Midwest reference price. Last week’s “SteelBenchmarker” placed its HR reference price at $599/ton and this week, SBB’s “Steel Index” has HR @ $582/ton.
And ferrous scrap? Latest indications place No.1 HMS at $343.17/gross ton, with shredded scrap at
$372.83/ton, and No.1 bushelings @ $434.50/ton, as reported this week by Scrap Price Bulletin. Again
referencing WSD’s “SteelBenchmarker” they have No1 HMS figured closer to $323/ ton with shredded scrap @ $358/ton.
For the month of September, RMDAS is referencing its No.1 HMS price @ $341/ton delivered…shredded
scrap @ $370/ton, and new production scrap @ $435/ton. Their HMS price was up $21.00/ton from their August 20th report.
4. China is in Short of High-end Heavy Castings and Forgings
In the online interview of China Economic Net, Mr. Zhang Zhenrong, senior vice president of China First Heavy Industries indicated that as for domestic heavy castings, there were always shortages of high-end ones and excess of low-end ones.
In terms of the industrial layout of national development, domestic high-end heavy castings and forgings are mainly supplied by several enterprises, such as First Heavy, Second Heavy and Shanghai Heavy. Actually, First Heavy Group bears the responsibility of manufacturing 60% of the total high-end heavy castings and forgings. In the past several years, along with the increasing market demand of heavy castings and forgings, other domestic enterprises were beginning to engage in market of high-end castings. Presses with 10,000 tons capacity are either planned or are already under construction.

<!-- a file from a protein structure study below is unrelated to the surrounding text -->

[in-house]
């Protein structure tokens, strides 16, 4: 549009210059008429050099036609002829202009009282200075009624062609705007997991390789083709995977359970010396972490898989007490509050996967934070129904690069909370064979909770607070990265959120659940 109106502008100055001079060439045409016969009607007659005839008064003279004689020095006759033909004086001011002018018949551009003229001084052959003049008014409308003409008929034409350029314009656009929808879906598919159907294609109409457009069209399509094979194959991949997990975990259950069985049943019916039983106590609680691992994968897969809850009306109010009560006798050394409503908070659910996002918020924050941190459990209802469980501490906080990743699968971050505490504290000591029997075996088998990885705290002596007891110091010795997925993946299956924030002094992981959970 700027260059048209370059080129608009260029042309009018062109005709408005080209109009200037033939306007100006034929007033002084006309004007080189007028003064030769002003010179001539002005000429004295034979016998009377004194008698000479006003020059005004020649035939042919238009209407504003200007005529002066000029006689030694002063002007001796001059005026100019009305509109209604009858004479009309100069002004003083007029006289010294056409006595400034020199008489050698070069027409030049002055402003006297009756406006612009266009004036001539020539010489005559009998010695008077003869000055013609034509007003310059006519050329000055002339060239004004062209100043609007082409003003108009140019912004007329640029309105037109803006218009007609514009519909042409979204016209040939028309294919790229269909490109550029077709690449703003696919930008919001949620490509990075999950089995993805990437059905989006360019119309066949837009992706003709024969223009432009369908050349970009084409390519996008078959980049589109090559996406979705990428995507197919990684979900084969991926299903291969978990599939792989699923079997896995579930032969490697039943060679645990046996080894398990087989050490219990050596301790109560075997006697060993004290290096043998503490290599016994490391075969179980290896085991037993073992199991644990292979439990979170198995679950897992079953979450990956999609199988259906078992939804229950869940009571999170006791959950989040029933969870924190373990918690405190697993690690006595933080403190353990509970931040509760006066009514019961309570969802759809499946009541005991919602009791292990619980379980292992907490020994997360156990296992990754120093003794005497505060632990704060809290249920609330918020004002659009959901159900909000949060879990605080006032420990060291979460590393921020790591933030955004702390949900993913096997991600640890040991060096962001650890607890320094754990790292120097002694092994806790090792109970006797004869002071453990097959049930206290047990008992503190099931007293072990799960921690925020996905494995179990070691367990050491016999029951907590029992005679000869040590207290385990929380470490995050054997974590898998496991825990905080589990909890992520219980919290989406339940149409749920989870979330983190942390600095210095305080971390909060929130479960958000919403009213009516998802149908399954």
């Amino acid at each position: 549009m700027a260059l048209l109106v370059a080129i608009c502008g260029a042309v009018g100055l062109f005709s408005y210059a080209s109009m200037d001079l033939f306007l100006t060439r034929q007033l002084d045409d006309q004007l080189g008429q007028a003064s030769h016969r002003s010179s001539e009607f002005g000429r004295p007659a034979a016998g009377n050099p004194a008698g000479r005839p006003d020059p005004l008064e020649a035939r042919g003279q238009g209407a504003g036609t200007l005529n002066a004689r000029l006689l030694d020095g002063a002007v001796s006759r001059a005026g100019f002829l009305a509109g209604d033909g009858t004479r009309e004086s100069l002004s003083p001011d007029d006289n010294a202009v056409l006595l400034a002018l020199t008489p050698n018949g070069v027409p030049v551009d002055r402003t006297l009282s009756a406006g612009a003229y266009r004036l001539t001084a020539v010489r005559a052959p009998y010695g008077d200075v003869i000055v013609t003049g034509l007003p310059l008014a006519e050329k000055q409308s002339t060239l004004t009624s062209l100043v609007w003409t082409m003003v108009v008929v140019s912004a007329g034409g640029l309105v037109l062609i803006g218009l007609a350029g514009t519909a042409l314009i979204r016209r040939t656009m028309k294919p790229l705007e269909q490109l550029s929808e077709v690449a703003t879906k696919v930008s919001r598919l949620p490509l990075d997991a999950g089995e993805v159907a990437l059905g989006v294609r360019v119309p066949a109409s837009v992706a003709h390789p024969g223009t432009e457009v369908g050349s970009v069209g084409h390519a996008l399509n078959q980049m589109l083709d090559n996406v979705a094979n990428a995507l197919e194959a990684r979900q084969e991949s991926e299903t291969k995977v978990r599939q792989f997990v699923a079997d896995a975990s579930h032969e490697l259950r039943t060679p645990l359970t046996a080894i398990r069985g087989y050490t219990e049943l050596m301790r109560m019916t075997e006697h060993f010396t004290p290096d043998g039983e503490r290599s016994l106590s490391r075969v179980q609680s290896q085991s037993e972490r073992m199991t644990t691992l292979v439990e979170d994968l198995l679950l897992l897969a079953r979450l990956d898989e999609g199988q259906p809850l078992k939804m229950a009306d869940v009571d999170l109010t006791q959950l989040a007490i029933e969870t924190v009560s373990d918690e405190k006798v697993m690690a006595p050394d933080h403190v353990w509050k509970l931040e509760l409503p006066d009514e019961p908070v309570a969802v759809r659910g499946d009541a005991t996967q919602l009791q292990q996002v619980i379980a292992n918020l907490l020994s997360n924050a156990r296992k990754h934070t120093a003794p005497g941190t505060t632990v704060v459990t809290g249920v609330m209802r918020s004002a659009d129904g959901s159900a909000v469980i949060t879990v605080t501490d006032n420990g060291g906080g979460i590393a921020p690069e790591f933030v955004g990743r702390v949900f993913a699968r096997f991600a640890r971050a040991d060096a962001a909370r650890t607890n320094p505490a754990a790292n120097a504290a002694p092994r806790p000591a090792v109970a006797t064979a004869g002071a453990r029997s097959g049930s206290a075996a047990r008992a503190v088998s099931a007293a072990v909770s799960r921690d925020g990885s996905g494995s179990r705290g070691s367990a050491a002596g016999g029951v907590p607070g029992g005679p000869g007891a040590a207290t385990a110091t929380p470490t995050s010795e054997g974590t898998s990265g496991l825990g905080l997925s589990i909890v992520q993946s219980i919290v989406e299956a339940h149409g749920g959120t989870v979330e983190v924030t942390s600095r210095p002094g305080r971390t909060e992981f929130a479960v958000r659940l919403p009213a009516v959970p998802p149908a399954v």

Mr. Zhang Zhenrong said, as for domestic heavy castings, there were always shortages of high-end ones and excess of low-end ones. Heavy casting industry, especially high-end heavy casting completely belongs to the high-tech industry, and is related to various subjects. Last week, our country has already clearly shown that high-end equipment manufacturing will be one of the seven new industries. The manufacturing of high-end heavy castings lies not only in equipments, but also in technical level. 5. Xuzhou Heavy Machinery Co., Ltd: Enhancing the Development of Projects and Strengthening Competitiveness
September 23, 2010
In fact, as a country, we haven’t deleveraged at ALL. All the moves made by the private sector have been vastly outpaced by the federal government’s efforts to add leverage to the economy. The net result is that we are much more indebted now than we were before the recession began; as a result, we are digging ourselves even faster into debt.
So, even though households and state and local governments have begun to learn some valuable lessons, DC still managed to increase the overall level of non-financial debt in the US to a record $35.45 trillion. In an era of supposed deleveraging, the rate of debt accumulation has increased from 4.5% to 4.8% annualized over the past quarter.
In the real world, all government stimulus comes from borrowing, spending, or printing, or to put it another way: deferred taxation, capital redistribution, or inflation. That means all US debt is ultimately backed by the tax base of the country. Therefore, whether the consumer or the government that does the borrowing is really unimportant because, in the end, it is the consumer that will receive the bill.
The simple problem is spending: today, we spend 9.7 percent of GDP on entitlements, while by 2030 we will spend around 14.4 percent. In contrast, the federal government spent only 6.7 percent of GDP on entitlements in 1990 and 4.0 percent in 1970. Two forces push entitlement spending upward: the aging population and rising health care outlays per beneficiary. More retirees collecting higher benefits means higher costs